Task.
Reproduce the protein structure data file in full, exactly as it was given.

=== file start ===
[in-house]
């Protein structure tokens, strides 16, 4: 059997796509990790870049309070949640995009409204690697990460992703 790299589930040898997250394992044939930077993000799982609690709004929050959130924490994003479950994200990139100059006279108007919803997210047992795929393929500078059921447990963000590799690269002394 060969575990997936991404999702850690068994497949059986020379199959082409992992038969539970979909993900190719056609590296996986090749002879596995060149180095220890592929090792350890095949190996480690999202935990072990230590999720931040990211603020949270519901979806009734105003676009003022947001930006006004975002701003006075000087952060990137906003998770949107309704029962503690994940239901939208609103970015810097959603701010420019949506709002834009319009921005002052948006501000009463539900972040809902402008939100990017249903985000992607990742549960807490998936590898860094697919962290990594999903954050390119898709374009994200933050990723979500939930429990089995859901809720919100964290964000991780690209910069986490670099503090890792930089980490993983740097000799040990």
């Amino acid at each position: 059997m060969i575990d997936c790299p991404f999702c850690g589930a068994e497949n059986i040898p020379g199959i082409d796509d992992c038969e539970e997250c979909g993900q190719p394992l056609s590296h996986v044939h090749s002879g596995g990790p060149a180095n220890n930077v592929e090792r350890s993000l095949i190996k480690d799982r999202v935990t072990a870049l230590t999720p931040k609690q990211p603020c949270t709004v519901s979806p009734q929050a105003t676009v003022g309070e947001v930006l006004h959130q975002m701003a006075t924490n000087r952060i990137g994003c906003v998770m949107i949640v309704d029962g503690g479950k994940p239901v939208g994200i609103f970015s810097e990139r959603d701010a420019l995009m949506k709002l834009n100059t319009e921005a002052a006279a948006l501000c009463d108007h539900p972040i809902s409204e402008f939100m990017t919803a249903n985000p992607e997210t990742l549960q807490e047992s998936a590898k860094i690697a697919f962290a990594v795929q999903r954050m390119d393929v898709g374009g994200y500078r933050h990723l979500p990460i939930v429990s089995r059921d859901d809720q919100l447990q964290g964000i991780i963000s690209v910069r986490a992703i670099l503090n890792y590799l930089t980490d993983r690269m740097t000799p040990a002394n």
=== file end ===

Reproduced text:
[in-house]
């Protein structure tokens, strides 16, 4: 059997796509990790870049309070949640995009409204690697990460992703 790299589930040898997250394992044939930077993000799982609690709004929050959130924490994003479950994200990139100059006279108007919803997210047992795929393929500078059921447990963000590799690269002394 060969575990997936991404999702850690068994497949059986020379199959082409992992038969539970979909993900190719056609590296996986090749002879596995060149180095220890592929090792350890095949190996480690999202935990072990230590999720931040990211603020949270519901979806009734105003676009003022947001930006006004975002701003006075000087952060990137906003998770949107309704029962503690994940239901939208609103970015810097959603701010420019949506709002834009319009921005002052948006501000009463539900972040809902402008939100990017249903985000992607990742549960807490998936590898860094697919962290990594999903954050390119898709374009994200933050990723979500939930429990089995859901809720919100964290964000991780690209910069986490670099503090890792930089980490993983740097000799040990």
């Amino acid at each position: 059997m060969i575990d997936c790299p991404f999702c850690g589930a068994e497949n059986i040898p020379g199959i082409d796509d992992c038969e539970e997250c979909g993900q190719p394992l056609s590296h996986v044939h090749s002879g596995g990790p060149a180095n220890n930077v592929e090792r350890s993000l095949i190996k480690d799982r999202v935990t072990a870049l230590t999720p931040k609690q990211p603020c949270t709004v519901s979806p009734q929050a105003t676009v003022g309070e947001v930006l006004h959130q975002m701003a006075t924490n000087r952060i990137g994003c906003v998770m949107i949640v309704d029962g503690g479950k994940p239901v939208g994200i609103f970015s810097e990139r959603d701010a420019l995009m949506k709002l834009n100059t319009e921005a002052a006279a948006l501000c009463d108007h539900p972040i809902s409204e402008f939100m990017t919803a249903n985000p992607e997210t990742l549960q807490e047992s998936a590898k860094i690697a697919f962290a990594v795929q999903r954050m390119d393929v898709g374009g994200y500078r933050h990723l979500p990460i939930v429990s089995r059921d859901d809720q919100l447990q964290g964000i991780i963000s690209v910069r986490a992703i670099l503090n890792y590799l930089t980490d993983r690269m740097t000799p040990a002394n």